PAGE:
The first robot rover to land on the Moon in nearly 40 years, China’s Jade Rabbit, has begun sending back photos, with shots of its lunar lander.
Jade Rabbit rolled down a ramp lowered by the lander and on to the volcanic plain known as Sinus Iridum at 04:35 Beijing time on Saturday (20:35 GMT).
It moved to a spot a few metres away, its historic short journey recorded by the lander.
On Sunday evening the two machines began photographing each other.
A Chinese flag is clearly visible on the Jade Rabbit as it stands deployed on the Moon’s surface.
Ma Xingrui, chief commander of China’s lunar programme, declared the mission a “complete success”.
On Monday, the world’s leading technology companies, including Google and Microsoft, published an open letter to President Obama and Congress demanding reform of U.S. privacy laws to restore the public’s “trust in the Internet.”
This comes after what seems like an endless series of revelations about government surveillance from the secret documents leaked by Edward Snowden.
Let’s start with the latest: American and British spies have gone into online fantasy games to snoop on players, and to see if any militants are communicating with each other dressed as elves or gnomes. Last week, the Washington Post reported that the National Security Agency is “collecting billions of records a day to track the location of mobile phone users around the world.” And we learned recently that the NSA hacked fiber-optic cables and infected 50,000 networks with malware.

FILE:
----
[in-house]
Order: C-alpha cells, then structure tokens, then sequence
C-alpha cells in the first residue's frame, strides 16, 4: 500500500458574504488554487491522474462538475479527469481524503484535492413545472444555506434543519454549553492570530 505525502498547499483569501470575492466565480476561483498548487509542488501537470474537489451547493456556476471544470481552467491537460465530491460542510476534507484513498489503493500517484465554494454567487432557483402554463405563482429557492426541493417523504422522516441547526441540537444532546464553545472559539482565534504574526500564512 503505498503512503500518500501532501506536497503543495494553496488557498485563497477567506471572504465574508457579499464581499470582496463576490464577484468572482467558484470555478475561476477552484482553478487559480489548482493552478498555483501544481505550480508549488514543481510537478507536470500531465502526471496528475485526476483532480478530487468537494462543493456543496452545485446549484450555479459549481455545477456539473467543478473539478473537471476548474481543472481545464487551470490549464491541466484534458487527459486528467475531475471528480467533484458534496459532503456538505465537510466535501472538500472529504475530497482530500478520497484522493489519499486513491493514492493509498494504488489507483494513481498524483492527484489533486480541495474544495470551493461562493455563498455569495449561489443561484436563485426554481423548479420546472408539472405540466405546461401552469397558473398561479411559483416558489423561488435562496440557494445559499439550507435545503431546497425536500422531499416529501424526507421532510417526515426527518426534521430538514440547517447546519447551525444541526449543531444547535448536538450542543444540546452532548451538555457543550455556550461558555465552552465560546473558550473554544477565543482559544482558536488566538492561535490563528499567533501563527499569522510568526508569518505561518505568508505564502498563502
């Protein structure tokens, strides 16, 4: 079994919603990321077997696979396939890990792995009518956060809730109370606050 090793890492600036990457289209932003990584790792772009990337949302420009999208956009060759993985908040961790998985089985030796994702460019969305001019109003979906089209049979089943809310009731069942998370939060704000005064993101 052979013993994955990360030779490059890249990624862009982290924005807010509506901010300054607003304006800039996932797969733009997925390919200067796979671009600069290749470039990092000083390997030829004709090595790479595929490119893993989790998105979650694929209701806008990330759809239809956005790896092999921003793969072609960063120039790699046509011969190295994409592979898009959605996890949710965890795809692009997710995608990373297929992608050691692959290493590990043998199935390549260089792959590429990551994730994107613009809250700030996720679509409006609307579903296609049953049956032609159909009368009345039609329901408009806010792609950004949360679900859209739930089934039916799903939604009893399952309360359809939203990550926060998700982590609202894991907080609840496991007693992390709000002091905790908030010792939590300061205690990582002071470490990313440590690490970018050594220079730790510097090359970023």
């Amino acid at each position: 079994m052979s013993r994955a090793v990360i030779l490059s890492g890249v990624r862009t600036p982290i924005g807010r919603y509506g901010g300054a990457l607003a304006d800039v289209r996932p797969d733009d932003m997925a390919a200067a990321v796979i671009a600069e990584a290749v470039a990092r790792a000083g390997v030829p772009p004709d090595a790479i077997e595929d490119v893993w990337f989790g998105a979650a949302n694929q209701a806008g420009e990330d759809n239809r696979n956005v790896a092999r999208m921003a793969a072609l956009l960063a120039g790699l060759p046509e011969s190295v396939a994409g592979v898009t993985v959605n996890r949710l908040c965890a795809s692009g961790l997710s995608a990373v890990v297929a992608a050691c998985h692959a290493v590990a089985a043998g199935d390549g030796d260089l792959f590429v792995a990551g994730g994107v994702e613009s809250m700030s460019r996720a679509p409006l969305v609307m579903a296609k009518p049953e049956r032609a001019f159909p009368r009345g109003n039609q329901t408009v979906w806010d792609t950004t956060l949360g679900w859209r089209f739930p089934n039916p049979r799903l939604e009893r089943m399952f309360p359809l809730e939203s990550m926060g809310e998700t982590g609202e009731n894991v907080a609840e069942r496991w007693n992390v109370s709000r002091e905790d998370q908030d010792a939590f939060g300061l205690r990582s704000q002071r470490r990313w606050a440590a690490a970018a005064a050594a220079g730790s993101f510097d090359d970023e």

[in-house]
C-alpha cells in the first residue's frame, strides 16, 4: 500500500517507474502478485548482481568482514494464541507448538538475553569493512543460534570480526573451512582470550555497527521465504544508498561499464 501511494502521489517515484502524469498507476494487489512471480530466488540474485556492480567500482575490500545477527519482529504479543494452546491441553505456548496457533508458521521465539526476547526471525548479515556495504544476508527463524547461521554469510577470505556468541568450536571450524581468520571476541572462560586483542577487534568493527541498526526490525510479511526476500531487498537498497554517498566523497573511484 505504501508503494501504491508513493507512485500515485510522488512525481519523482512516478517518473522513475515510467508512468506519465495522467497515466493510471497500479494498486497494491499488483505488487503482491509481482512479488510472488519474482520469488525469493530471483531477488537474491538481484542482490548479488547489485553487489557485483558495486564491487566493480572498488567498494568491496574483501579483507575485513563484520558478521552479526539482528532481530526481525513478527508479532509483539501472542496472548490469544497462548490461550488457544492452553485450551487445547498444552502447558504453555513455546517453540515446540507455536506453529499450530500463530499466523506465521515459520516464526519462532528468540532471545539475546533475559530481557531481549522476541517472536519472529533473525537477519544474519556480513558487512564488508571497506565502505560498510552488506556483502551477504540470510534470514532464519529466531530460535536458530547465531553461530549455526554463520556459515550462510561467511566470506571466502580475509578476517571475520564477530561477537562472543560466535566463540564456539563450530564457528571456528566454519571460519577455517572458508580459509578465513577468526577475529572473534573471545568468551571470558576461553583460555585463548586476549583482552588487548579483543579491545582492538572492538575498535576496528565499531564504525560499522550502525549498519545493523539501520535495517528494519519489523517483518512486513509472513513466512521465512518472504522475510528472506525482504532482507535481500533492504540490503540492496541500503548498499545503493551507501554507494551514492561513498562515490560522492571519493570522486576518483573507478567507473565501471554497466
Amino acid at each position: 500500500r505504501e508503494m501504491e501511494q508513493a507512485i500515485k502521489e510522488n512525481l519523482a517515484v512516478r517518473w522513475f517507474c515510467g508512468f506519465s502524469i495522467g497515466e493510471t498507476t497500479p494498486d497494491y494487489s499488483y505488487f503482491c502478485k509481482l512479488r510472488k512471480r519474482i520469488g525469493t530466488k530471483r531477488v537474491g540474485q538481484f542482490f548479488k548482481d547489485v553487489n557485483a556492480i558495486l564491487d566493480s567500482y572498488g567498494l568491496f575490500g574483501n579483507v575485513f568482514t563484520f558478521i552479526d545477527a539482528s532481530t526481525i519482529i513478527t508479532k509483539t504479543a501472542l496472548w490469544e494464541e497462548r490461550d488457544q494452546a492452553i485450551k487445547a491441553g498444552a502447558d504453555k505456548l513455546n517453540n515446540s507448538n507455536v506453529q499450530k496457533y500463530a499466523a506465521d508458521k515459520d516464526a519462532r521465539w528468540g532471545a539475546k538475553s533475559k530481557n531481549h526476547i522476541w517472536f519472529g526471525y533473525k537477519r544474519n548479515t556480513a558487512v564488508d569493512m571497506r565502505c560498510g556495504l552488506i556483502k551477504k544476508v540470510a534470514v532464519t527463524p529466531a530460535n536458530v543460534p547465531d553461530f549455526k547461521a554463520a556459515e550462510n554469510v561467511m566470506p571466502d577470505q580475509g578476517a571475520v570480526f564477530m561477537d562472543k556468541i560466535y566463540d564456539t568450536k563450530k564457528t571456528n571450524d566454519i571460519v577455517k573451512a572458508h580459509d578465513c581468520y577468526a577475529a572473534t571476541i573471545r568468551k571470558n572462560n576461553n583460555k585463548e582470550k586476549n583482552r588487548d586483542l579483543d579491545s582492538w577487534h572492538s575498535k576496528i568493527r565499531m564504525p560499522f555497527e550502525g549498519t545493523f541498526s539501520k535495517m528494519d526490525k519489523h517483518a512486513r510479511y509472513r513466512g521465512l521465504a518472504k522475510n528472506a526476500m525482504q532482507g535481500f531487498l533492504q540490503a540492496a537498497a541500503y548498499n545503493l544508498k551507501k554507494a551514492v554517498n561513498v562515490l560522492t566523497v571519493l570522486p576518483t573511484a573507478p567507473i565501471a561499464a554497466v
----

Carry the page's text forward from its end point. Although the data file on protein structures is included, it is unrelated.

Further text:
Big Brother spying is happening at a scale we could never have imagined.
Mike Caldwell spent years turning digital currency into physical coins. That may sound like a paradox. But it’s true. He takes bitcoins — the world’s most popular digital currency — and then he mints them here in the physical world. If you added up all the bitcoins Caldwell has minted on behalf of his customers, they would be worth about $82 million.
Basically, these physical bitcoins are novelty items. But by moving the digital currency into the physical realm, he also prevents hackers from stealing the stuff via an online attack. Or at least he did. His run as the premiere bitcoin minter may be at an end. Caldwell has been put on notice by the feds.
Just before Thanksgiving, he says, he received a letter from the Financial Crimes Enforcement Network, or FINCEN, the arm of the Treasury Department that dictates how the nation’s anti-money-laundering and financial crime regulations are interpreted. According to FINCEN, Caldwell needs to rethink his business. “They considered my activity to be money transmitting,” Caldwell says. And if you want to transmit money, you must first jump through a lot of state and federal regulatory hoops Caldwell hasn’t jumped through.
In response to these restrictions, 38 of the nation’s largest and most respected media organizations (including The New York Times) delivered a letter to the White House last month protesting photojournalists’ diminished access.
A deputy press secretary, Josh Earnest, responded by claiming that the White House had released more images of the president at work than any previous administration. It is serving the public perfectly well, he said, through a vibrant stream of behind-the-scenes photographs available on social media.
He missed the point entirely.
The Amiga 500 lives again — in Google’s browser.
Google developer Christian Stefansen on Thursday resurrected a version of the venerable computer system from the 1980s in the form of a Web app that runs in Chrome. Forty-year-olds who want to relive their childhoods or younger people who want to see just how hard their elders had it can visit the Amiga 500 emulator for Chrome online, boot the machine, and play some games.
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